Saturday, February 16, 2013

United States of Languages: Pacific West

As we reach our final destinations on our linguistic trip across the U.S., we find ourselves in the Pacific West, having run out of country to explore.

Mt. McKinley is the highest point in North America.

Known as the "Last Frontier", Alaska is famous for its huskies, snow, and unfortunately, Sarah Palin. The largest state in the U.S. doesn't border any other states and is neatly tucked away from the rest of the country off the northwest edge of Canada. Most of the population, around 85%, speak only English at home, while indigenous languages belonging to the Eskimo-Aleut and Na-Dene language families are spoken by over 5% of Alaskans. 

Spanish, like in most states, features as one of the most-spoken languages with almost two speakers for every one speaker of the fourth most common language in Alaska, Tagalog.


Named for the first U.S. President, Washington state is home to significant Asian American populations. The Seattle area is home to large Chinese and Japanese-speaking communities, as well as a large Indian community. The state also has a large Spanish-speaking community that comprises nearly 6% of the state's population. 

Washington is also home to several indigenous tribes, though most of their native languages are endangered. One such language is Quileute, a member of the Chimakuan language family. If the name sounds familiar, it's probably because you know too much about the popular Twilight book series, in which several characters are members of the Quileute tribe. Though the language is only spoken by a few elders, the tribal school is making attempts to teach the language to a new generation. It is an interesting language, especially because of its unique lack of nasal consonants, which are found in almost all other world languages. Hopefully, it will be preserved by the tribe, and not merely by teenagers who decide to learn it in hopes of "becoming a werewolf" like a certain constantly shirtless movie character.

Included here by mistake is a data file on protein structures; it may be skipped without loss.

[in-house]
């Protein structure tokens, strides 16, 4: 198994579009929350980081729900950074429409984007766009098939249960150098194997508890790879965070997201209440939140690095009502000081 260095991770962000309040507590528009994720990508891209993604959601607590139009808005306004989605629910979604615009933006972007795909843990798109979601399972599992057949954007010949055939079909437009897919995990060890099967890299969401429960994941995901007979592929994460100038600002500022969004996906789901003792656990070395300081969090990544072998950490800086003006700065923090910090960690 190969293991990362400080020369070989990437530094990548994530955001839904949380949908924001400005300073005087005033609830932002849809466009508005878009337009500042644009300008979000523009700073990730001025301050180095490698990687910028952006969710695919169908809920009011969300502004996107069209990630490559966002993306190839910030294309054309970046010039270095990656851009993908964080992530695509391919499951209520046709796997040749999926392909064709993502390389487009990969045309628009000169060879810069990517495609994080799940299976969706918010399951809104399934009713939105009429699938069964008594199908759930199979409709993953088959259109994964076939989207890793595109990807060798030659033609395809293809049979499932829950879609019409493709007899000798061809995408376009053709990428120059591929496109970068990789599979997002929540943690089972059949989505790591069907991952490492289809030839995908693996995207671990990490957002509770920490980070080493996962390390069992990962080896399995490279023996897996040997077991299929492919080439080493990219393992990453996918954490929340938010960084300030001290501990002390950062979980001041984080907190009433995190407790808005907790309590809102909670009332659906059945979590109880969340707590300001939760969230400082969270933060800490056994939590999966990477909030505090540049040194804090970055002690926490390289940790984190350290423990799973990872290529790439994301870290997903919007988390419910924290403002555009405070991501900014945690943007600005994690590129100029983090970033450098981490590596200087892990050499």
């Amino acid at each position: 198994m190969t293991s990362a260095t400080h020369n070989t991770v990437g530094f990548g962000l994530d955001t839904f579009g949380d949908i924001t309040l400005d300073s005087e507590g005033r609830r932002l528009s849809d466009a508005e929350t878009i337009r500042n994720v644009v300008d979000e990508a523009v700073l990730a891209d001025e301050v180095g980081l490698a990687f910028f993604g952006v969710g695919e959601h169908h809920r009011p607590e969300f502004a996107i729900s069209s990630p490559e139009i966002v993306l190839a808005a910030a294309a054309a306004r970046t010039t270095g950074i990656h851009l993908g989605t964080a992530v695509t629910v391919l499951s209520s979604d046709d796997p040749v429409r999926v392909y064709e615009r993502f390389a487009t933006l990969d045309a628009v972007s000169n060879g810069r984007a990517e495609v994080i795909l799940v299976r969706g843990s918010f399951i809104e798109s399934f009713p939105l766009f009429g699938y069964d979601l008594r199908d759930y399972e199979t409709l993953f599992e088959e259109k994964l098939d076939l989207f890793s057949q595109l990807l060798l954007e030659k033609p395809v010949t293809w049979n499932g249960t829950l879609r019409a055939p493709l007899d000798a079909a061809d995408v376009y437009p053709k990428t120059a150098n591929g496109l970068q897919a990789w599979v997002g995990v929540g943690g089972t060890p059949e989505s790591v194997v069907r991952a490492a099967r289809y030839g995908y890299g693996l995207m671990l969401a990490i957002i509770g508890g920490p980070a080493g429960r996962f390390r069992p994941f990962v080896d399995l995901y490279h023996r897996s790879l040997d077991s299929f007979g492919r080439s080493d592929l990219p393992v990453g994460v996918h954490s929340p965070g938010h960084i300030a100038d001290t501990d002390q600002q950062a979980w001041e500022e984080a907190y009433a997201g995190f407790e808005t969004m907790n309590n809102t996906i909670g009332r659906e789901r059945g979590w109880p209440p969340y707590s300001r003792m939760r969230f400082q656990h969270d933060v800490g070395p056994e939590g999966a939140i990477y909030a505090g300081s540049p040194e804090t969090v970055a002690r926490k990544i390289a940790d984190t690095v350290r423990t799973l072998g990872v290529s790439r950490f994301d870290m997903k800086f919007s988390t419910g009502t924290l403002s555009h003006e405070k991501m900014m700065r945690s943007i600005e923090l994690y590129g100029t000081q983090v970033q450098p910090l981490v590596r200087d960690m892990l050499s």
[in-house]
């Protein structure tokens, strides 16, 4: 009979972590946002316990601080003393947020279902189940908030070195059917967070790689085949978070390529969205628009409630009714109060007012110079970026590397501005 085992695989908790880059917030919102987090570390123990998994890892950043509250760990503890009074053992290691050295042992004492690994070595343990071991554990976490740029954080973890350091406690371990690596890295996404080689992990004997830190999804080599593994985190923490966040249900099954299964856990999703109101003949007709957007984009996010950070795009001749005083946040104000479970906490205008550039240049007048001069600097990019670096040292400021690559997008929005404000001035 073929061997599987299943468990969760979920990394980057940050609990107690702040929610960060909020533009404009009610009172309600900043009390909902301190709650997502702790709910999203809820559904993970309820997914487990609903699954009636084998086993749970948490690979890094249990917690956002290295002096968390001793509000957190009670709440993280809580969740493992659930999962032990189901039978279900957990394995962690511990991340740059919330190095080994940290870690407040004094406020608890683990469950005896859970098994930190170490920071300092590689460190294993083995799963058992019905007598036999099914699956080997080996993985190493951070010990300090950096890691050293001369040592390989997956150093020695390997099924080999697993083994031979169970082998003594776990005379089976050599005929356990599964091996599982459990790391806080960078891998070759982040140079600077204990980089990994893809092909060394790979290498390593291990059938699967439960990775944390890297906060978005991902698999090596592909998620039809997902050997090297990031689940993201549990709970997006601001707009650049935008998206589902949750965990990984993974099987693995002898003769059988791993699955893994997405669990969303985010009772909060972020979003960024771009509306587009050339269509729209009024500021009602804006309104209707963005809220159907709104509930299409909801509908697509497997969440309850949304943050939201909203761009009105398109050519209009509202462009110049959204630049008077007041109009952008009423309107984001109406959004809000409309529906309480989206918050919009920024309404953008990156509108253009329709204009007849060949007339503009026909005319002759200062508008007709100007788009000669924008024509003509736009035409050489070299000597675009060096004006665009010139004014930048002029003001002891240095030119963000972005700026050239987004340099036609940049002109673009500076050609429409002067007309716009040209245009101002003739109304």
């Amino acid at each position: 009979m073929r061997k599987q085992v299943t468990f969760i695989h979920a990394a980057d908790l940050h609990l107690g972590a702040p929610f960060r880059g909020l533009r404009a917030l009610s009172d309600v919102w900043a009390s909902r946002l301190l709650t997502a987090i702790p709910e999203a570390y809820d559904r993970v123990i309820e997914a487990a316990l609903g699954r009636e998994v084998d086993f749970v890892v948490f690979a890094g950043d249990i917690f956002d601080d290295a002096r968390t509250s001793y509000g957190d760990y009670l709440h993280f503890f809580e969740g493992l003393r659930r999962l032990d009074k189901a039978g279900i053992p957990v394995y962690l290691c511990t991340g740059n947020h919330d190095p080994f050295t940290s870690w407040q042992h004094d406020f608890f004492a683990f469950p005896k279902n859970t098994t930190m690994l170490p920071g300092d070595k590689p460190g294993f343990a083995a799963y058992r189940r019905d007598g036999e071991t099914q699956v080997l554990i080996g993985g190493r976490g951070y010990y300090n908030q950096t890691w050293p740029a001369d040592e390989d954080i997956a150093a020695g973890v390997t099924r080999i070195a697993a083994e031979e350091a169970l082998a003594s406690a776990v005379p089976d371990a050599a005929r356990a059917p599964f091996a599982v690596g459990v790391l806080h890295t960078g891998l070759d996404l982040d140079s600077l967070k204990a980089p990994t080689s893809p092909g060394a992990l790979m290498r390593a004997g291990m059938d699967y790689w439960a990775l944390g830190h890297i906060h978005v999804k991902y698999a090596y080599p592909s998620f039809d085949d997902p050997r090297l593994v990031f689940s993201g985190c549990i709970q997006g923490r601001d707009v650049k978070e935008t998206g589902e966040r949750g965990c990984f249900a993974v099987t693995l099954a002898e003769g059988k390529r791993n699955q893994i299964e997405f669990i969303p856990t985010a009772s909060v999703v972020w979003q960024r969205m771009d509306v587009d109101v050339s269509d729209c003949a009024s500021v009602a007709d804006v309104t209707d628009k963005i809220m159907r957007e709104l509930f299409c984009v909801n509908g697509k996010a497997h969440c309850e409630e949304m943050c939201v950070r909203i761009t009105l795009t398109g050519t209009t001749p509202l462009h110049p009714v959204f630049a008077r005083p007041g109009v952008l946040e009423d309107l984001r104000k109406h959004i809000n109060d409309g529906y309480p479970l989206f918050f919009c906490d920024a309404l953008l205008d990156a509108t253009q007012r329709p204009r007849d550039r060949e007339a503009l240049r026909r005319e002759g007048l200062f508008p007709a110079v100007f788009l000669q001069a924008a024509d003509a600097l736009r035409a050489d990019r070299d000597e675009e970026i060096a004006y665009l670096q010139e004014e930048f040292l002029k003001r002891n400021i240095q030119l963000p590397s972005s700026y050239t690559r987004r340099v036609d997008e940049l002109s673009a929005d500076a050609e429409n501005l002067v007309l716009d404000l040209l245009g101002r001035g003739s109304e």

Crater Lake, Oregon.

This heavily-forested state is often known for its natural beauty, both inland and along the Pacific coast. Nearly 90% of Oregonians speak English, with Spanish being the second most-spoken language with nearly 7% of the population. There are also small numbers of German, Vietnamese, and Russian speakers. 

Historically, the state was home to many indigenous groups that spoken dozens of distinct languages, but most now speak English. Some native tribes do still use traditional languages though, such as the tribes of the Grand Ronde community, who are currently using native immersion programs to teach their children Chinuk Wawa, a pidgin used as a trade language in the area starting in the 1800s. They hope that this will help preserve the endangered language for generations to come. 


The "Golden State" is another state famed for the high levels of Spanish spoken. Just look at place names such as Los Angeles, San Diego, San Francisco and Sacramento, and you will see that historically, California is one of America's most Hispanic locations. Nearly 28% of Californians speak Spanish at home, a number which is constantly on the rise. Only 58% of California residents speak English at home, which shows just how linguistically diverse the state is. Chinese and Tagalog each boast over 2% of the state's population, followed by Vietnamese, Korean, and Armenian.

Historically, the state was one of the most linguistically diverse parts of the world due to the multitude of indigenous languages spoken in the area. However, most of these 70 or so languages are either extinct of endangered.

English has been the official language of California since 1986, though many local governments do still make an effort to provide information in other languages. A prime example of this is the California Department of Motor Vehicles, which is said to provide the written driver's license exam in over 30 languages.
Kahakuloa Head on the island of Maui, Hawaii.


By no means your typical American state, Hawaii has both English and Hawaiian as its official languages and features the Union Jack as part of its flag. Roughly three quarters of the population speak English and the rest is divided amongst Pacific Island languages, Tagalog, Japanese, Chinese, Spanish and Korean.

Though immigration has effectively reduced the number of Hawaiian native speakers, the heritage remains in the place names. Visitors, particularly tourists, are encouraged to use the language, if only a couple words, such as aloha and ukulele.

We hope you've enjoyed this series as much as we have!